• • •
He said Stacey shot their father in his bed.
As for their mother's death, he said the motive was money and fear. Rick told authorities their mother had inherited $250,000 from her own father, which the children wanted for themselves, and that she had threatened to rat them out in the murder of their father. He said they took their mother out for dinner and a movie, then killed her.
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Since the discovery of her parents' corpses, Stacey and Susan left Orlando and had been living at Gulf Coast Resort, a nudist colony in Hudson. Stacey said they knew the owner and got jobs there.
Charged with her parents' deaths, Stacey was arrested May 9, 2007, and booked into the Pasco jail. She was later transferred to a jail in Orlando. Stacey spent more than a month behind bars before being released on bail. It was her first arrest. She said it was terrifying. And she was broken hearted and confused by her brother's accusations.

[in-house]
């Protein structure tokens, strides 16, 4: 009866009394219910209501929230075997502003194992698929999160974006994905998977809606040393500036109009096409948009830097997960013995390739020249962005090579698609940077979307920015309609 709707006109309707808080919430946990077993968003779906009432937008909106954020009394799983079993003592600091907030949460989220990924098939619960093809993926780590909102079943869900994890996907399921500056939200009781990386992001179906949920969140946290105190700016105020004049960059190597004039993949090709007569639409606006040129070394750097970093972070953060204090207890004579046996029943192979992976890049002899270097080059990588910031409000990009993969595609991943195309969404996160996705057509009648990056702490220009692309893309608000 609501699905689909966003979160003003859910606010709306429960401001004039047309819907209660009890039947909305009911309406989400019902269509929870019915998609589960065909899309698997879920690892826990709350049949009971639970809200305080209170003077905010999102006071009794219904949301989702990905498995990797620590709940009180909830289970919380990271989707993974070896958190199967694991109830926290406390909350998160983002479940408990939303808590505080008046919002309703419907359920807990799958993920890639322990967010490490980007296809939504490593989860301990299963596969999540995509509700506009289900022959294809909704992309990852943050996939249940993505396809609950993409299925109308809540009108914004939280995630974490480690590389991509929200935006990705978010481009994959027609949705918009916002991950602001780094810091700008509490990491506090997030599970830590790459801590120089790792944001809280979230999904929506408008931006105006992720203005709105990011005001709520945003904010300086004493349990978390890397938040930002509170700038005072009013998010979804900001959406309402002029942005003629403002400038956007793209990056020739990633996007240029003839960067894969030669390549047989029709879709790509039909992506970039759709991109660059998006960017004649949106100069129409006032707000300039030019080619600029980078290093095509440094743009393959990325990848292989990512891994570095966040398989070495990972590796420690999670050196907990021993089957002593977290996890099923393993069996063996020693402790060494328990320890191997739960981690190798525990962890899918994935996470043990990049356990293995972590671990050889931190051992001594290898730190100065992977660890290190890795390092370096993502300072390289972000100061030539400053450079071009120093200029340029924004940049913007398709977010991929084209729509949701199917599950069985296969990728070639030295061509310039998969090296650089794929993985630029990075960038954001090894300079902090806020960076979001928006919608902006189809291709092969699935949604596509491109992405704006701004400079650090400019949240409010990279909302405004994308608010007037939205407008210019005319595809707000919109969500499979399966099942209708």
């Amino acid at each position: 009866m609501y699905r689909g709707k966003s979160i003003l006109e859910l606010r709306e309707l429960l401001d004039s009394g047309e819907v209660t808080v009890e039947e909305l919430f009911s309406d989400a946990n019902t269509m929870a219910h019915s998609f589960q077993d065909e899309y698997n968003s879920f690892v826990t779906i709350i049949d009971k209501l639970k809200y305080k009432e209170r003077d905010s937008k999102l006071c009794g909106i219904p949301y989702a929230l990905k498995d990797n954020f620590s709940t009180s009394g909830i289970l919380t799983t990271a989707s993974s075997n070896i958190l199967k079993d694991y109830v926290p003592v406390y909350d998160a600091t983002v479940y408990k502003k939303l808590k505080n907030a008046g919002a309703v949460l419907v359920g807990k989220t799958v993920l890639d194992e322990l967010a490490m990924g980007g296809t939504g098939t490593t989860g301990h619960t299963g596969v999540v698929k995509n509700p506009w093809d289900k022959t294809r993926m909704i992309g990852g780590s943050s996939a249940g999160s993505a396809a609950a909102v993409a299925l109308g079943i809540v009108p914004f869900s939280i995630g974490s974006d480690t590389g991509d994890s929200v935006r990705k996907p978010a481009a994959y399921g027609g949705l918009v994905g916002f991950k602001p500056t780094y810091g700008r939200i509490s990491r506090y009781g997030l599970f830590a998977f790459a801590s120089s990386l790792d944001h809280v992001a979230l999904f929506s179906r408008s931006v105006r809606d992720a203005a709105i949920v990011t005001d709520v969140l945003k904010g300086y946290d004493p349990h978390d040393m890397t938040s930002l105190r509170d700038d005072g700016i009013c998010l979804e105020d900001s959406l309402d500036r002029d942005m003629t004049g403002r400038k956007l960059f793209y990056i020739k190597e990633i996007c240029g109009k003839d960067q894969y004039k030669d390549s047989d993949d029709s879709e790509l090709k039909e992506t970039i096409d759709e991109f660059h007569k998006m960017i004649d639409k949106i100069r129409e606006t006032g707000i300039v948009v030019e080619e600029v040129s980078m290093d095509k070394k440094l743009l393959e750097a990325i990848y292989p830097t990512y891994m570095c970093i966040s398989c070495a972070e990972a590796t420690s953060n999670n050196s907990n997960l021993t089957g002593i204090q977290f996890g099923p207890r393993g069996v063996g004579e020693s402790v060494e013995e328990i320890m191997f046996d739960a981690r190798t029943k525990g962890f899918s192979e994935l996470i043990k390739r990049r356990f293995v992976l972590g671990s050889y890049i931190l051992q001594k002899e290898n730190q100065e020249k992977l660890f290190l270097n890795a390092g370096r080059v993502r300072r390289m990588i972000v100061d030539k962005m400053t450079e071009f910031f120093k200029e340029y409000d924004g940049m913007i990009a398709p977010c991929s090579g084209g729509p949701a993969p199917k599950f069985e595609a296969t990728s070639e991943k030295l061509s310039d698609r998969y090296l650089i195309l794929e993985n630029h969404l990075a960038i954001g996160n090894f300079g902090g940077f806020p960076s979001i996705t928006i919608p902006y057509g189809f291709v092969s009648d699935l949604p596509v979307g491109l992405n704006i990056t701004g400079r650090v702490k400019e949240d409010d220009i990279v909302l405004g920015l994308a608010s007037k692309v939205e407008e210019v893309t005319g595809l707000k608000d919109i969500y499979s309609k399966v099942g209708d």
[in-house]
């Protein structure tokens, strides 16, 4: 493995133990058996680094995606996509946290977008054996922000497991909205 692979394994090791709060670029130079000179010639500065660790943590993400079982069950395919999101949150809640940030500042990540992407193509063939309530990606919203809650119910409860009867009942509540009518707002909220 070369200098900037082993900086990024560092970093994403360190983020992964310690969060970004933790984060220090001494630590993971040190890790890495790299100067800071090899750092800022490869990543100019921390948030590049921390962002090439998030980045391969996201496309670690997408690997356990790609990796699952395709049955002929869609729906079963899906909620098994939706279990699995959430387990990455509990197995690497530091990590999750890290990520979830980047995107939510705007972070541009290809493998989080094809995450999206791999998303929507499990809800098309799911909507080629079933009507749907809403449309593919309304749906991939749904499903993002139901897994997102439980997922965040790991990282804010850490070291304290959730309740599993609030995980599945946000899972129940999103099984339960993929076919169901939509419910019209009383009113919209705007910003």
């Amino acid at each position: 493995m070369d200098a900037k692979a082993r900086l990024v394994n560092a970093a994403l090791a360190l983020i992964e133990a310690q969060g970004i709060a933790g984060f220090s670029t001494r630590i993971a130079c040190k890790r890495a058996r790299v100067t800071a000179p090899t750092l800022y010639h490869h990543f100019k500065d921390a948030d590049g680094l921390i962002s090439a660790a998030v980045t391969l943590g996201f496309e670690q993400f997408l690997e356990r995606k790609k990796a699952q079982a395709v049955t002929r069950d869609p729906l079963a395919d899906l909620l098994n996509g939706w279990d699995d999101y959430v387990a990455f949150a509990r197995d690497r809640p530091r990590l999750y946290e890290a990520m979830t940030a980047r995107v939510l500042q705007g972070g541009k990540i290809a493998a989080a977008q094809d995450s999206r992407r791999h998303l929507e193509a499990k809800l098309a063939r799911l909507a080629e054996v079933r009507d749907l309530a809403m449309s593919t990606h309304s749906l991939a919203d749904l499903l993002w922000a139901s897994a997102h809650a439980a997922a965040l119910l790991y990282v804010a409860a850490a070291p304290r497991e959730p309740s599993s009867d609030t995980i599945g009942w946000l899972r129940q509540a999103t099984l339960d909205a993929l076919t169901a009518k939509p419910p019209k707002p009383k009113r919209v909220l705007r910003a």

Her trial, televised on the cable channel In Session, was in March 2010. Prosecutors dropped the charge for her father's death, so the case was about her mother's murder. The trial lasted two weeks. If convicted, she faced life in prison.
The prosecution's case hinged on the brother's testimony and the suicide note indicating Stacey had a role in her mother's death. Rick testified that they planned the attack for weeks and drained their mother's bank account of $100,000, according to the Orlando Sentinel. Stacey testified she knew nothing about the murder and thought her brother only accessed their mother's account to pay bills.
The jury deliberated for three and a half hours before reaching a verdict of not guilty.
• • •
"I'm not okay," Stacey realized.